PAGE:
Common ownership and hedge funds again

Civilisation the writing is on the wall
great idea, shame about the spelling

A free laundry for people who don't have washing machines sets off a train of thought and then I find poet Josephine Corcoran giving away ideas for writing with young people. But when I google giving away ideas what comes up is marketing strategies, and searching copyright free produces ways of getting around it. 

Why do I remember a time when ideas and objects were freely shared? Is this age inserting lies into my past? Scrabbling around online I'm reminded of Amsterdam's free bike sharing, communes, the Diggers, free festivals and squatting. But I'm also made aware of the changed emphasis given to the word sharing and its digital meaning. It's this, like the dawn chorus, that wakes me up. 

Perhaps I should linger in the state of mind where utopias are suspended like gardens and lost cities still have their gold. But news of hedge funds making such enormous profits out of food, as a direct result of war, has me wondering why we're not talking about this more - the people behind them, the ideas driving them, the fundamental assumption that everything we used to think of as communally owned is up for grabs by people who have money to invest. Last year we heard they own UK water companies and this is how one hedge fund in the US, Water Asset Management, is talking about water:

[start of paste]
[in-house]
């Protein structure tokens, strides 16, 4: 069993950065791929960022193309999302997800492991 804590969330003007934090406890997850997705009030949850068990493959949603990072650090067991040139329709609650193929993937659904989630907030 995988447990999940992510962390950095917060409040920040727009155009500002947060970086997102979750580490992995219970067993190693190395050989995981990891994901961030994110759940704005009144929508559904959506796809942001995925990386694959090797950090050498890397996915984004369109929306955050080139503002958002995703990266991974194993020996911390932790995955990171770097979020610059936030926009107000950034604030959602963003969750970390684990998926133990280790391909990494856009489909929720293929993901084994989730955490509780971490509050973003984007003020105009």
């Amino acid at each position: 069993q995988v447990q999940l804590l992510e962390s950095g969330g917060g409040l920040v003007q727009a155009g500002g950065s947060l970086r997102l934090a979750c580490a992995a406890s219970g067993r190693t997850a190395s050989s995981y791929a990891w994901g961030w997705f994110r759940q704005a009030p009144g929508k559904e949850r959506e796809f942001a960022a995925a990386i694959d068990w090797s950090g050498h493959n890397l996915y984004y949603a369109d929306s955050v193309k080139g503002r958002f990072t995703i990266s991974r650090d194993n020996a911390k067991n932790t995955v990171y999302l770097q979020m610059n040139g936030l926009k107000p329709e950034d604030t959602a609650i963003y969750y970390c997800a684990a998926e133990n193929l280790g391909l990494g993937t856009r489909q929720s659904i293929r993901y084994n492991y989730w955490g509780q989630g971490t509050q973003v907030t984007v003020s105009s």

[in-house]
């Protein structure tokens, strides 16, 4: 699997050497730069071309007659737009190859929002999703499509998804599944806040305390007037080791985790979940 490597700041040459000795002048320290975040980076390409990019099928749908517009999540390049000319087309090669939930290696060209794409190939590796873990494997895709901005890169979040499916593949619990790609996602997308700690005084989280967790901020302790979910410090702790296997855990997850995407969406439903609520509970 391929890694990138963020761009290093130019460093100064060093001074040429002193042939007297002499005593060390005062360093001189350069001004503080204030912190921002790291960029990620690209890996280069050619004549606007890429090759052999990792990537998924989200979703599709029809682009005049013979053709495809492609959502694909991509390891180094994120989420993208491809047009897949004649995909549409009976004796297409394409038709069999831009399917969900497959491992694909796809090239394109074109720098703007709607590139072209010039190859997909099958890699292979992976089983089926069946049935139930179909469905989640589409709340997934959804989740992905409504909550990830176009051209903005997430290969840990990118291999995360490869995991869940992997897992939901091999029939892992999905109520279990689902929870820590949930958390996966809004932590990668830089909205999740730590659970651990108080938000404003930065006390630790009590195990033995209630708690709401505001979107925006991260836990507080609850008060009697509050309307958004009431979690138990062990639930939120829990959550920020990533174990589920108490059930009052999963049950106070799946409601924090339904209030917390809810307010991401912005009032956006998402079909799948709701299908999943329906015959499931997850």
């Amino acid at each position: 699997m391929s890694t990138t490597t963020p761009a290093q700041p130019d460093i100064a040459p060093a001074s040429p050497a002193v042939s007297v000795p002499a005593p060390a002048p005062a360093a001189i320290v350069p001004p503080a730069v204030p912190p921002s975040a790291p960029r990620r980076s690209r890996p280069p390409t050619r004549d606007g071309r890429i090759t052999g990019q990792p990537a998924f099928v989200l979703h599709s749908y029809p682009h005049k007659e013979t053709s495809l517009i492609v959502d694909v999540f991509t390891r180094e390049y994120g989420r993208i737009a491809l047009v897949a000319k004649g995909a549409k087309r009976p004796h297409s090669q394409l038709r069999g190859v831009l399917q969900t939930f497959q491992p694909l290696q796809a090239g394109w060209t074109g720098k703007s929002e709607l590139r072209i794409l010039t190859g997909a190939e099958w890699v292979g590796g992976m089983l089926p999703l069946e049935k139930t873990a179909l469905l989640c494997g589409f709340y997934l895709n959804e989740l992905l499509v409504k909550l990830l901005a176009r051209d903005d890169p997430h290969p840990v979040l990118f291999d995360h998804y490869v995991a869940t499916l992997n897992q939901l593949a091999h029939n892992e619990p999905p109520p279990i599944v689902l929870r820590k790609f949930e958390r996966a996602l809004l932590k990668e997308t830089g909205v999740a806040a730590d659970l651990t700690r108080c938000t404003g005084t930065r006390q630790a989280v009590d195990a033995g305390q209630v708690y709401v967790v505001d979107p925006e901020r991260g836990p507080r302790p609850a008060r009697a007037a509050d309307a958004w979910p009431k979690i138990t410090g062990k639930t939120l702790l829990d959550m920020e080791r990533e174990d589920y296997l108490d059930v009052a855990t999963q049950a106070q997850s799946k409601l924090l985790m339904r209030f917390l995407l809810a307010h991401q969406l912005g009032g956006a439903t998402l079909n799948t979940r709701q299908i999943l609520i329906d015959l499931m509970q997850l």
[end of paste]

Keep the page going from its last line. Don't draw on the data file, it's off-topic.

"Climate change is intensifying drought, flood, and fire. These factors provide an unprecedented period of transformation and investment opportunity for the water industry. Water companies will continue to thrive and prosper, offering investors the ability to realize capital appreciation as well as sustainable long term dividend income, with relatively low levels of risk and volatility, while delivering positive impact."

What will make headlines to provoke the debates we need when we have cocktail parties for hedge funds hosted by politicians? Who has the language and the understanding? 

The UN warned in 2021 about hedge funds threatening the most basic human rights, listing housing, water, food, and environmental health. The term the UN uses is financialisation: "The experts pointed out that financialisation has a disproportionate impact on the enjoyment of their rights by women and girls who form half of the world population, and are systematically victims of discrimination. The impact on older people was also highlighted."

Joint Statement by independent United Nations human rights experts warning of the threat that financial speculation poses to the enjoyment of a range of human rights. October 2021